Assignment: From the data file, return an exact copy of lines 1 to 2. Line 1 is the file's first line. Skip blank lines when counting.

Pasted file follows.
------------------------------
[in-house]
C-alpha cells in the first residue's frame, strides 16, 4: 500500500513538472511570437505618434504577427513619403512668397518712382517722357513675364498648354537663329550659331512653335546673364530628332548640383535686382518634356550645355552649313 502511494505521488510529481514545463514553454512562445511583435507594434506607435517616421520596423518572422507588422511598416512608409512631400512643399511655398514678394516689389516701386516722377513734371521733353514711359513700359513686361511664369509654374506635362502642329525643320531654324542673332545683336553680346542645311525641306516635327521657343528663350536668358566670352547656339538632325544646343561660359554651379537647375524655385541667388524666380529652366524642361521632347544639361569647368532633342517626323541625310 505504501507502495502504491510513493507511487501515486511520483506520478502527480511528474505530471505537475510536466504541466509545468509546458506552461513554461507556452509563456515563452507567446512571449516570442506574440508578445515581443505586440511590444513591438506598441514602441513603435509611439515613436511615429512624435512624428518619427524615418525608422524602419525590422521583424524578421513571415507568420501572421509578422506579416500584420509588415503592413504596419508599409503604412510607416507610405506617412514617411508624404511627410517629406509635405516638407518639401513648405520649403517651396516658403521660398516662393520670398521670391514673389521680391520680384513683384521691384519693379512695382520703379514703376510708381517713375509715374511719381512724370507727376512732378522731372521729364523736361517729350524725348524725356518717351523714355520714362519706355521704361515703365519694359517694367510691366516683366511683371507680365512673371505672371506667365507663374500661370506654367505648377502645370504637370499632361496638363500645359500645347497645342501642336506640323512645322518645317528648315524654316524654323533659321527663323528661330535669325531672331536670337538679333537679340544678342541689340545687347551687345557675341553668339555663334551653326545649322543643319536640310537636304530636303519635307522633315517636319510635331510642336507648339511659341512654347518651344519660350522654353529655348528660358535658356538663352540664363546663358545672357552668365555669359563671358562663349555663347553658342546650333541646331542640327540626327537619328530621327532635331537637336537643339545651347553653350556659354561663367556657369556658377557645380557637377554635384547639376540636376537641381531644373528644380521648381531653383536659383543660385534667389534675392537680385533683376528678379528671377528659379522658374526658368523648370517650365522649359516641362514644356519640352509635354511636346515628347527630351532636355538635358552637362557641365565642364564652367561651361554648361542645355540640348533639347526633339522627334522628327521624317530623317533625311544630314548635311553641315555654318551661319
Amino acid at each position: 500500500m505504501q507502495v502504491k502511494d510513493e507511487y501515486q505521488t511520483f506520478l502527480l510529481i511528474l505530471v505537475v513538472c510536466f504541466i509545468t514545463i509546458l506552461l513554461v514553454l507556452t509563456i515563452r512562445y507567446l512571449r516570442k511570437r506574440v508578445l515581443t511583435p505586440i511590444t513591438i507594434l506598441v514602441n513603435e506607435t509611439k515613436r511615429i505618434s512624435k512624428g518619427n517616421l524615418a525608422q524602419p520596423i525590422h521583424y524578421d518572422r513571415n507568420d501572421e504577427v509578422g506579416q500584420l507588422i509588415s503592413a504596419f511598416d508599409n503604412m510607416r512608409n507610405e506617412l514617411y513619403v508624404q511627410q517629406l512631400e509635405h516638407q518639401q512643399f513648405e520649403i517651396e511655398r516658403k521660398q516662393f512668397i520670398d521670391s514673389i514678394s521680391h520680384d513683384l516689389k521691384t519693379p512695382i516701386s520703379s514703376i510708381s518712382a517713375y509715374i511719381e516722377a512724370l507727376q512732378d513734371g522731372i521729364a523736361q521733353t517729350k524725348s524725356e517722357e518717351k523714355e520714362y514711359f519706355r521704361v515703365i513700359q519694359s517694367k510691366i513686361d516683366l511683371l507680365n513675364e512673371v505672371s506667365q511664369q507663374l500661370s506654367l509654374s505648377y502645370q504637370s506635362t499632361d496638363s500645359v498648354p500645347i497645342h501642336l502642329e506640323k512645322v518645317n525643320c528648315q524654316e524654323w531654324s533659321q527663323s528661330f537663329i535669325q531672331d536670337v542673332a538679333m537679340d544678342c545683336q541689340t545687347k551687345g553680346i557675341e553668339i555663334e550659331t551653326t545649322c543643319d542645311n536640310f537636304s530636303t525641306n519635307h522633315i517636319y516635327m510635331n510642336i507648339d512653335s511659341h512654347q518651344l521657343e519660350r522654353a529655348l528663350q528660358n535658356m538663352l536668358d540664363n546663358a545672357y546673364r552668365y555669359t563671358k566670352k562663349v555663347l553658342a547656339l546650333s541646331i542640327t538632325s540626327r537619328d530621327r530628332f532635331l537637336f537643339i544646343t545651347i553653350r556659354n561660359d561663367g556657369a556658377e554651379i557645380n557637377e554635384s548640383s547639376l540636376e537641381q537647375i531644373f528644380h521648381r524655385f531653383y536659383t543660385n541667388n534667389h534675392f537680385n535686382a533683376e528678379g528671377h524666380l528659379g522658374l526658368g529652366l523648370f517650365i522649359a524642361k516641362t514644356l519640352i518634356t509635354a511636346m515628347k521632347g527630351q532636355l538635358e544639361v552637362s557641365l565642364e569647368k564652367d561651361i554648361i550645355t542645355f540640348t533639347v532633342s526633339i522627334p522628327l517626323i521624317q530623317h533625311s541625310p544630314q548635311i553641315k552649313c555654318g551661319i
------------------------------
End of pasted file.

[in-house]
C-alpha cells in the first residue's frame, strides 16, 4: 500500500513538472511570437505618434504577427513619403512668397518712382517722357513675364498648354537663329550659331512653335546673364530628332548640383535686382518634356550645355552649313 502511494505521488510529481514545463514553454512562445511583435507594434506607435517616421520596423518572422507588422511598416512608409512631400512643399511655398514678394516689389516701386516722377513734371521733353514711359513700359513686361511664369509654374506635362502642329525643320531654324542673332545683336553680346542645311525641306516635327521657343528663350536668358566670352547656339538632325544646343561660359554651379537647375524655385541667388524666380529652366524642361521632347544639361569647368532633342517626323541625310 505504501507502495502504491510513493507511487501515486511520483506520478502527480511528474505530471505537475510536466504541466509545468509546458506552461513554461507556452509563456515563452507567446512571449516570442506574440508578445515581443505586440511590444513591438506598441514602441513603435509611439515613436511615429512624435512624428518619427524615418525608422524602419525590422521583424524578421513571415507568420501572421509578422506579416500584420509588415503592413504596419508599409503604412510607416507610405506617412514617411508624404511627410517629406509635405516638407518639401513648405520649403517651396516658403521660398516662393520670398521670391514673389521680391520680384513683384521691384519693379512695382520703379514703376510708381517713375509715374511719381512724370507727376512732378522731372521729364523736361517729350524725348524725356518717351523714355520714362519706355521704361515703365519694359517694367510691366516683366511683371507680365512673371505672371506667365507663374500661370506654367505648377502645370504637370499632361496638363500645359500645347497645342501642336506640323512645322518645317528648315524654316524654323533659321527663323528661330535669325531672331536670337538679333537679340544678342541689340545687347551687345557675341553668339555663334551653326545649322543643319536640310537636304530636303519635307522633315517636319510635331510642336507648339511659341512654347518651344519660350522654353529655348528660358535658356538663352540664363546663358545672357552668365555669359563671358562663349555663347553658342546650333541646331542640327540626327537619328530621327532635331537637336537643339545651347553653350556659354561663367556657369556658377557645380557637377554635384547639376540636376537641381531644373528644380521648381531653383536659383543660385534667389534675392537680385533683376528678379528671377528659379522658374526658368523648370517650365522649359516641362514644356519640352509635354511636346515628347527630351532636355538635358552637362557641365565642364564652367561651361554648361542645355540640348533639347526633339522627334522628327521624317530623317533625311544630314548635311553641315555654318551661319